These 10 Dog Breeds Make the Best Hiking Companions

Though every individual dog is different, some breeds tend to make better trail buddies than others.
Happy trails!
Happy trails! / Lee Cohen/Corbis Documentary/Getty Images

Not all of humankind’s best furry friends have the same level of athleticism. Some dog breeds prefer to be couch potatoes; others are constantly craving their next adventure. If you’re the outdoorsy type, it makes perfect sense to adopt a dog that shares your enthusiasm about hitting the trails. 

The American Kennel Club, using a combination of nature and nurture-related factors, put together a list of the best dog breeds for hiking trips. Here’s a breakdown of these breeds, why they were selected, and what you should keep in mind the next time you em-‘bark’ on a journey with your pooch.

10 of The Best Dogs To Bring On A Hike

There are a few reasons why these particular breeds made the cut. Yes, most dogs enjoy some level of physical activity (make sure you get those daily walks in!), but these canines are especially big fans of the great outdoors due to a combination of genetic and social factors:

  1. Siberian Husky
  2. Australian Shepherd
  3. German Shorthaired Pointer
  4. Vizsla
  5. Australian Cattle Dog
  6. Weimaraner
  7. Bernese Mountain Dog
  8. Rhodesian Ridgeback
  9. Alaskan Malamute
  10. Portuguese Water Dog

Many of the breeds listed, like the Siberian Husky, Alaskan Malamute, Weimaraner, and Rhodesian Ridgeback, were originally bred for roles that required a large amount of endurance. They’re athletic—some were meant to pull a sled full of people and gear around all day or herd livestock along mountain trails.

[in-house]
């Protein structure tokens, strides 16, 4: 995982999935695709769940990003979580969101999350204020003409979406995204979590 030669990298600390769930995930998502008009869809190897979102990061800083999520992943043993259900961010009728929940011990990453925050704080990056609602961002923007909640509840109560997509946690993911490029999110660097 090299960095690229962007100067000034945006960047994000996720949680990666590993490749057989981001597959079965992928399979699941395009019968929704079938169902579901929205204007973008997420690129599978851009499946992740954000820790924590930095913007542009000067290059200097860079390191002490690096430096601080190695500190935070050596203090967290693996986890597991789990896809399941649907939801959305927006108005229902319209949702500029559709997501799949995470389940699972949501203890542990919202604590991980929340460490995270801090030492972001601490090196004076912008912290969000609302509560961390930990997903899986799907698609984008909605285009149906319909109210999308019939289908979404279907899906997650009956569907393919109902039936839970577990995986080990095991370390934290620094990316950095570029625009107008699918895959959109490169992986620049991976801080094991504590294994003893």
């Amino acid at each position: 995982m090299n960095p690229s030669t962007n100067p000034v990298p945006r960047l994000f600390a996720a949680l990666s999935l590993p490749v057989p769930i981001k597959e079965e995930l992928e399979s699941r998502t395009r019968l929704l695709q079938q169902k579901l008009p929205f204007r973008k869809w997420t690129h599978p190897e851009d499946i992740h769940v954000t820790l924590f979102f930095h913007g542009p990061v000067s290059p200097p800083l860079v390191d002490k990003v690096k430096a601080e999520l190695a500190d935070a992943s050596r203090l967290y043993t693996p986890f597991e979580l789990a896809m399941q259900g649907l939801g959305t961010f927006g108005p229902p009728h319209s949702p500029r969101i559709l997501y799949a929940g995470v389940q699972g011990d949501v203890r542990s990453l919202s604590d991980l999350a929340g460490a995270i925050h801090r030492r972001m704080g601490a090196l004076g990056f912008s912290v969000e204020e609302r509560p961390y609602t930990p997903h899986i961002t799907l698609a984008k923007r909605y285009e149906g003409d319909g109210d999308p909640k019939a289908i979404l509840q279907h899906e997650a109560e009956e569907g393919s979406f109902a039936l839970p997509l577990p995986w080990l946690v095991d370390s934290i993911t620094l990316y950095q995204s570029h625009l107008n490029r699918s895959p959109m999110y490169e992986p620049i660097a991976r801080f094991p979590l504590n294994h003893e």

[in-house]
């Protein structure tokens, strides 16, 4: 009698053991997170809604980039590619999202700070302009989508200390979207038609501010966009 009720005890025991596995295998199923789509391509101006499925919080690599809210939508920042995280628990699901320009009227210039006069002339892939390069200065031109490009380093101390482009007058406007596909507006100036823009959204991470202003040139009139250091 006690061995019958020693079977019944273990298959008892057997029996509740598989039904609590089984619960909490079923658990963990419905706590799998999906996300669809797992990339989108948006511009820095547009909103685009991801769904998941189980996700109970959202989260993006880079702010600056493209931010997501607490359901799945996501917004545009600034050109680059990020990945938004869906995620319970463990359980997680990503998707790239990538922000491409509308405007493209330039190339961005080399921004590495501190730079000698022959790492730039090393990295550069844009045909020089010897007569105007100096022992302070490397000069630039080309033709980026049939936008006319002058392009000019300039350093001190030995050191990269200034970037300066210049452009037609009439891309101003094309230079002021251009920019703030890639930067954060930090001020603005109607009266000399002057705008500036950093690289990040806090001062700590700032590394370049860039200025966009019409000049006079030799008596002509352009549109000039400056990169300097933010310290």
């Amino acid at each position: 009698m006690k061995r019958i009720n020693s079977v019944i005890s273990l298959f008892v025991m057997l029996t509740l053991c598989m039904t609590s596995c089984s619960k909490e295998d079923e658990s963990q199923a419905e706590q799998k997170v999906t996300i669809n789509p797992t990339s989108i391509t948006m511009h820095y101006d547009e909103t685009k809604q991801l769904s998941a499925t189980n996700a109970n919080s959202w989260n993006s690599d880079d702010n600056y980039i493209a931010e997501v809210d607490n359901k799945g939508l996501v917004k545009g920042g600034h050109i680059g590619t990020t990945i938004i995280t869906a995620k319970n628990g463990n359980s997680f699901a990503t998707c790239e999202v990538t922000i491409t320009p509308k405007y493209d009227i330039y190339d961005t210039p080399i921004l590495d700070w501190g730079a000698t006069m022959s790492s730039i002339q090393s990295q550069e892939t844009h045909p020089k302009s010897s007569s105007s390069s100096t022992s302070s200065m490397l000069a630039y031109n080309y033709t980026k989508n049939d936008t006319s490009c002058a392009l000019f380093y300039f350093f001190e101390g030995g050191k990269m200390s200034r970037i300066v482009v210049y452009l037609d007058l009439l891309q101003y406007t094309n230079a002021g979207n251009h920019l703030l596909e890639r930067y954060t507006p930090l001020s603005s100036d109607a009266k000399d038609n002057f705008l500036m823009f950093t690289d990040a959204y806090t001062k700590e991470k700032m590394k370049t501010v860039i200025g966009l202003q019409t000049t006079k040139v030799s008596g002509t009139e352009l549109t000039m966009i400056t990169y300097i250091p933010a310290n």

But there’s another reason why these pups were put on this list: They have great temperaments. They’re generally social, good-natured, and eager to please (though a specific dog's personality will always vary), and are used to working long days in harsh climates.

Tips for Hiking With Your Dog

Even if you have the most athletic dog in the world, there are still things to remember if you plan to take them with you on your next hiking excursion. 

For starters, make sure dogs are even allowed on the trails you’ve chosen. Once you’ve determined your pet is welcome to join you, pack plenty of water and snacks for them. You should also be on the lookout for any poisonous plants they shouldn’t be getting their noses into. 

Remember, your dog has no way of shouting, “Hey! Can we stop for a minute?” It’s up to you to keep a close eye on how your four-legged companion is faring throughout your journey to make sure they’re still comfortable and aren’t overheating. Depending on the season, you should also remain aware of when it’s too hot or too cold to have your dog outdoors for long periods. 

Be sure to pack plenty of poop bags, too—no one wants to hike on a trail full of dog scat.

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